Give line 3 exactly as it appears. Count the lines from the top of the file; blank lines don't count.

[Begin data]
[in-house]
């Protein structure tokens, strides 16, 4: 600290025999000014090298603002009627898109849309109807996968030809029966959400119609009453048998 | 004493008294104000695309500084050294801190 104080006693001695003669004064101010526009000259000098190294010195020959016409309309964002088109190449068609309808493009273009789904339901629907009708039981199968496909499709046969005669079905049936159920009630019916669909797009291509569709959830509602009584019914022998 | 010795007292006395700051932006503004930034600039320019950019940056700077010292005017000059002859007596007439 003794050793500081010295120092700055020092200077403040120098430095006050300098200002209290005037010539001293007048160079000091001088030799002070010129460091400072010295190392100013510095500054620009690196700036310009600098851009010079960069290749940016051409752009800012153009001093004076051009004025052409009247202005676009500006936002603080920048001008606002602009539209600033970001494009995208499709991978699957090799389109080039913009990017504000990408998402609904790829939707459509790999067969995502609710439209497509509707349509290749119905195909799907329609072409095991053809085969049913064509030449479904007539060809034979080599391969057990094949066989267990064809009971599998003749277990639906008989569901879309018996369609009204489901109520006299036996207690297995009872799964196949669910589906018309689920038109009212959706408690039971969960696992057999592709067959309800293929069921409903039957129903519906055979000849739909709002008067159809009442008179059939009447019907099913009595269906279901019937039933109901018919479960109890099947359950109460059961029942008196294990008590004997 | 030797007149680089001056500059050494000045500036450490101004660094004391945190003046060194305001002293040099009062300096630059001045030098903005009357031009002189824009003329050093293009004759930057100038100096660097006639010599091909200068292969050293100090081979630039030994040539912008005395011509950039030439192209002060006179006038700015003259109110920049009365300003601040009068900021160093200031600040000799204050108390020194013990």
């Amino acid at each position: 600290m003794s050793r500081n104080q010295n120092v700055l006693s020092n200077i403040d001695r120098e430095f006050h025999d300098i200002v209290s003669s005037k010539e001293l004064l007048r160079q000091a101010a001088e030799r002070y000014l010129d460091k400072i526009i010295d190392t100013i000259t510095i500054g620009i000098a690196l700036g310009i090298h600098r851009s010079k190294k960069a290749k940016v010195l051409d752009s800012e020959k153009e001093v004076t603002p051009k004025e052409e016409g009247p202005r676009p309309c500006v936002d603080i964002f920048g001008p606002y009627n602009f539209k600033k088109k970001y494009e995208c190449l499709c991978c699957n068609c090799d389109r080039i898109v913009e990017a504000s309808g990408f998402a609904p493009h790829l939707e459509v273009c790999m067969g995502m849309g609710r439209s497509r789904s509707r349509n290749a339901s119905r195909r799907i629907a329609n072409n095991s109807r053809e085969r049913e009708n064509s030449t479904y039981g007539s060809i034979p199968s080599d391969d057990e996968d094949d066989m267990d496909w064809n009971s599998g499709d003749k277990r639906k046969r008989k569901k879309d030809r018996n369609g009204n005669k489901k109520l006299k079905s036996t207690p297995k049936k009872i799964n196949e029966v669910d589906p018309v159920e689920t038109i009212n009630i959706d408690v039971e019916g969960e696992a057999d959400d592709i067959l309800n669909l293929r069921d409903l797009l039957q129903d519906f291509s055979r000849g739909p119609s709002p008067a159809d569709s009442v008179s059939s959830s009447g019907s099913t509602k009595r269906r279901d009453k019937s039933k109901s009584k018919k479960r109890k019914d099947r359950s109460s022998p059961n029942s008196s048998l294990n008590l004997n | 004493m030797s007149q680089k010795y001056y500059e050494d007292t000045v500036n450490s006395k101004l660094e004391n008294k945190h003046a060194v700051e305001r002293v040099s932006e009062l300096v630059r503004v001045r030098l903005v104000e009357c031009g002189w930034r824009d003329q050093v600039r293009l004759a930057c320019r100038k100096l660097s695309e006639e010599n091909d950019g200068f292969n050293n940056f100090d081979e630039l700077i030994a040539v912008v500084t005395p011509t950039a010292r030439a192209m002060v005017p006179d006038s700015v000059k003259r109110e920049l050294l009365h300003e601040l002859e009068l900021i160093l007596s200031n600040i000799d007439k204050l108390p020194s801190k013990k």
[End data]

């Amino acid at each position: 600290m003794s050793r500081n104080q010295n120092v700055l006693s020092n200077i403040d001695r120098e430095f006050h025999d300098i200002v209290s003669s005037k010539e001293l004064l007048r160079q000091a101010a001088e030799r002070y000014l010129d460091k400072i526009i010295d190392t100013i000259t510095i500054g620009i000098a690196l700036g310009i090298h600098r851009s010079k190294k960069a290749k940016v010195l051409d752009s800012e020959k153009e001093v004076t603002p051009k004025e052409e016409g009247p202005r676009p309309c500006v936002d603080i964002f920048g001008p606002y009627n602009f539209k600033k088109k970001y494009e995208c190449l499709c991978c699957n068609c090799d389109r080039i898109v913009e990017a504000s309808g990408f998402a609904p493009h790829l939707e459509v273009c790999m067969g995502m849309g609710r439209s497509r789904s509707r349509n290749a339901s119905r195909r799907i629907a329609n072409n095991s109807r053809e085969r049913e009708n064509s030449t479904y039981g007539s060809i034979p199968s080599d391969d057990e996968d094949d066989m267990d496909w064809n009971s599998g499709d003749k277990r639906k046969r008989k569901k879309d030809r018996n369609g009204n005669k489901k109520l006299k079905s036996t207690p297995k049936k009872i799964n196949e029966v669910d589906p018309v159920e689920t038109i009212n009630i959706d408690v039971e019916g969960e696992a057999d959400d592709i067959l309800n669909l293929r069921d409903l797009l039957q129903d519906f291509s055979r000849g739909p119609s709002p008067a159809d569709s009442v008179s059939s959830s009447g019907s099913t509602k009595r269906r279901d009453k019937s039933k109901s009584k018919k479960r109890k019914d099947r359950s109460s022998p059961n029942s008196s048998l294990n008590l004997n | 004493m030797s007149q680089k010795y001056y500059e050494d007292t000045v500036n450490s006395k101004l660094e004391n008294k945190h003046a060194v700051e305001r002293v040099s932006e009062l300096v630059r503004v001045r030098l903005v104000e009357c031009g002189w930034r824009d003329q050093v600039r293009l004759a930057c320019r100038k100096l660097s695309e006639e010599n091909d950019g200068f292969n050293n940056f100090d081979e630039l700077i030994a040539v912008v500084t005395p011509t950039a010292r030439a192209m002060v005017p006179d006038s700015v000059k003259r109110e920049l050294l009365h300003e601040l002859e009068l900021i160093l007596s200031n600040i000799d007439k204050l108390p020194s801190k013990k």